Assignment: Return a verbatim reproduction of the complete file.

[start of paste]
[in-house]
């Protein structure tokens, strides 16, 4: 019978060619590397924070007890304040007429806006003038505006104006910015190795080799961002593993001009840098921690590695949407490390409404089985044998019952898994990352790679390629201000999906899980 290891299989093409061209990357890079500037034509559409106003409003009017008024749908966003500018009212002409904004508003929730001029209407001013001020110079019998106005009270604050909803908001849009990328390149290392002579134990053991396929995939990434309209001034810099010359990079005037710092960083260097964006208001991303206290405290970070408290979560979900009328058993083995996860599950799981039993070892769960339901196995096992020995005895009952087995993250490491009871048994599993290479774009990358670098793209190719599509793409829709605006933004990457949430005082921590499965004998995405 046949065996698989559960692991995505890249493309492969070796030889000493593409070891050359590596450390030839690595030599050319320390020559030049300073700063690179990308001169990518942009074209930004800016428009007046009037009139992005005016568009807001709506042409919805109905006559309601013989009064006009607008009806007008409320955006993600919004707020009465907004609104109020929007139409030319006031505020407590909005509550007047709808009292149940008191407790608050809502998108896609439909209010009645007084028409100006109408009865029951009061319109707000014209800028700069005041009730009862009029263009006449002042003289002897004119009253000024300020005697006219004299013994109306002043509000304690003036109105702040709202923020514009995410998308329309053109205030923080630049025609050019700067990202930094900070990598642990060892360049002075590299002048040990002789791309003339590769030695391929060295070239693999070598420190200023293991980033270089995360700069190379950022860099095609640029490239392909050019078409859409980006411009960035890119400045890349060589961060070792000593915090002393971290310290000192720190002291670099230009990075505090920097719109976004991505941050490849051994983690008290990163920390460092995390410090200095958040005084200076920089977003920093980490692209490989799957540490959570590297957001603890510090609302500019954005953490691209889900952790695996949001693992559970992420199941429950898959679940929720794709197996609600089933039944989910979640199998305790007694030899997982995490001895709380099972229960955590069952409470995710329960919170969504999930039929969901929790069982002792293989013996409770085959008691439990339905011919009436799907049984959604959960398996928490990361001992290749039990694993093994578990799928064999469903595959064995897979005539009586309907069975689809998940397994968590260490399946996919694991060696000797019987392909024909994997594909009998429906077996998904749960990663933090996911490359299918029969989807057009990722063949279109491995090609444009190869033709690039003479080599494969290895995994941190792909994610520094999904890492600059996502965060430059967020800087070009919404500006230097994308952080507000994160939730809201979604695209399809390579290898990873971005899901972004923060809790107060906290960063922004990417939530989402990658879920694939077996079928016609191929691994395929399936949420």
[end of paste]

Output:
[in-house]
């Protein structure tokens, strides 16, 4: 019978060619590397924070007890304040007429806006003038505006104006910015190795080799961002593993001009840098921690590695949407490390409404089985044998019952898994990352790679390629201000999906899980 290891299989093409061209990357890079500037034509559409106003409003009017008024749908966003500018009212002409904004508003929730001029209407001013001020110079019998106005009270604050909803908001849009990328390149290392002579134990053991396929995939990434309209001034810099010359990079005037710092960083260097964006208001991303206290405290970070408290979560979900009328058993083995996860599950799981039993070892769960339901196995096992020995005895009952087995993250490491009871048994599993290479774009990358670098793209190719599509793409829709605006933004990457949430005082921590499965004998995405 046949065996698989559960692991995505890249493309492969070796030889000493593409070891050359590596450390030839690595030599050319320390020559030049300073700063690179990308001169990518942009074209930004800016428009007046009037009139992005005016568009807001709506042409919805109905006559309601013989009064006009607008009806007008409320955006993600919004707020009465907004609104109020929007139409030319006031505020407590909005509550007047709808009292149940008191407790608050809502998108896609439909209010009645007084028409100006109408009865029951009061319109707000014209800028700069005041009730009862009029263009006449002042003289002897004119009253000024300020005697006219004299013994109306002043509000304690003036109105702040709202923020514009995410998308329309053109205030923080630049025609050019700067990202930094900070990598642990060892360049002075590299002048040990002789791309003339590769030695391929060295070239693999070598420190200023293991980033270089995360700069190379950022860099095609640029490239392909050019078409859409980006411009960035890119400045890349060589961060070792000593915090002393971290310290000192720190002291670099230009990075505090920097719109976004991505941050490849051994983690008290990163920390460092995390410090200095958040005084200076920089977003920093980490692209490989799957540490959570590297957001603890510090609302500019954005953490691209889900952790695996949001693992559970992420199941429950898959679940929720794709197996609600089933039944989910979640199998305790007694030899997982995490001895709380099972229960955590069952409470995710329960919170969504999930039929969901929790069982002792293989013996409770085959008691439990339905011919009436799907049984959604959960398996928490990361001992290749039990694993093994578990799928064999469903595959064995897979005539009586309907069975689809998940397994968590260490399946996919694991060696000797019987392909024909994997594909009998429906077996998904749960990663933090996911490359299918029969989807057009990722063949279109491995090609444009190869033709690039003479080599494969290895995994941190792909994610520094999904890492600059996502965060430059967020800087070009919404500006230097994308952080507000994160939730809201979604695209399809390579290898990873971005899901972004923060809790107060906290960063922004990417939530989402990658879920694939077996079928016609191929691994395929399936949420």